Again, in practice the reservoir does little to add to the cooling capability of the system.
    Reply
  • Death666Angel - Monday, November 7, 2011 - link

    Good addition to my post and of course, very true. :-) Reply
  • martyrant - Monday, November 7, 2011 - link

    I just have a $30 enzotech cpu block, $5 casa depot homer bucket, $15 eco 264 pump (using 1/2" tubing), and let me tell you, compared to every other "pc built water cooling system" whether I pieced it together of expensive parts off frozencpu or bought a kit, this is by far the best cooling setup I've ever ran. No radiator. Just a 5 gallon bucket of distilled water. If you are worried about algae or other goodies, just run h2o2 (hydrogen peroxide) with it [don't use the medical stuff, grab the stuff that is like 30% h2o2]. Sometimes I can't believe how much I used to spend on this crap. Sure, it's not that portable [but who moves their water cooled computer anyway--you are supposed to drain/fill everytime you do with the other custom kits], and it either loses/gains wow factor depending on how you look at it (I love showing off my ghetto cooling setup that beats the pants off everything beyond going chilled water). The only upgrade would be a car radiator...hah. Reply
  • double0seven - Tuesday, November 8, 2011 - link

    It sounds like it is working for you this way, but have you ever wondered why your windows keep fogging up? And the underside of your desk is moldy? Reply
  • martyrant - Sunday, November 13, 2011 - link

    It's got a lid, I cut out holes, it's semi-sealed...and even if it wasn't, those wouldn't be an issue...do you know what you are talking about? Reply
  • jewie27 - Sunday, November 20, 2011 - link

    they use a 240MM radiator because they are only meant to cool the CPU not the entire system with GPU's... Reply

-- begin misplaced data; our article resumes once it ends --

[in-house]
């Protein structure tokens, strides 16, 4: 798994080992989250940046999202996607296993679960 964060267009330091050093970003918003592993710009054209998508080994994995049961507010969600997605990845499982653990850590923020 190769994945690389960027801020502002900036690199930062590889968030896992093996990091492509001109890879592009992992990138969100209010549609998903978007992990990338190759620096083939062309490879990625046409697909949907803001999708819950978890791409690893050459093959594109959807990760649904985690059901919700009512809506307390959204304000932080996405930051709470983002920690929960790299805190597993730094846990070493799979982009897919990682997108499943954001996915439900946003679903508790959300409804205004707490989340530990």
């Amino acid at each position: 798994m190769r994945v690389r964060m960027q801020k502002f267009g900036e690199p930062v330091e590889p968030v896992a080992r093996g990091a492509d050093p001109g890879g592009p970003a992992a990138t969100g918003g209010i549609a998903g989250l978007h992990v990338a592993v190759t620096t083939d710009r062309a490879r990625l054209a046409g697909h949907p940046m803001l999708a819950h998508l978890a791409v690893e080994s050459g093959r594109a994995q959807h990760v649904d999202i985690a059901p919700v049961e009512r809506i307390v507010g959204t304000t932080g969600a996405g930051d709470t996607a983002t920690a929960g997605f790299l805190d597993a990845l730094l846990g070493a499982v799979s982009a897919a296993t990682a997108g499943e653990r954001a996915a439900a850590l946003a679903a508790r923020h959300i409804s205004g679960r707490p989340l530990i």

• Wakanabi - Monday, February 13, 2012 - link

    I just overclocked a new FX4100 cpu from 3.6 to 4.6Ghz per core, quad core, in a NZXT M59 case and using a corsair H60 $60 liquid solution I ran prime95 overnight. Completely stable and better yet the cpu never eclipsed 38 degrees celcius. On top of that it has been idling at 8-15celcius. Compare that to stock or even aftermarket fans.

    Even the cheap H60 does an amazing job at cooling. Naysayers simply haven't tried them. The H100 in my HAF case is even more amazing with my core i7 cpu.
    Reply
  • ashujmc - Monday, August 25, 2014 - link

    You make a water cooler with a Radiator surface area equivalent to that of those Huge air coolers, you will get better performance.. additionally, not to forget that Air coolers, However massive, release all their heat Inside the CPU cabinet itself.. so HEATING THE OTHER COMPONENTS.... so heat washout from the cabinet will depend on Air flow through cabinet.. and to make the matter worse, they Obstruct Air flow inside the cabinet due to their Huge size... but Water cooler radiators will release the heat outside the cabinet.. so less heat trapped inside.. and due to smaller nature of main unit, won't block the air flow much.. if at all... Reply
  • zodiacfml - Tuesday, November 8, 2011 - link

    surface area. that is why these sealed water cooling kits perform better with faster fan speeds. yet, they still make sense when you have a moderate target cooling capacity like cooling a Sandy Bridge. Reply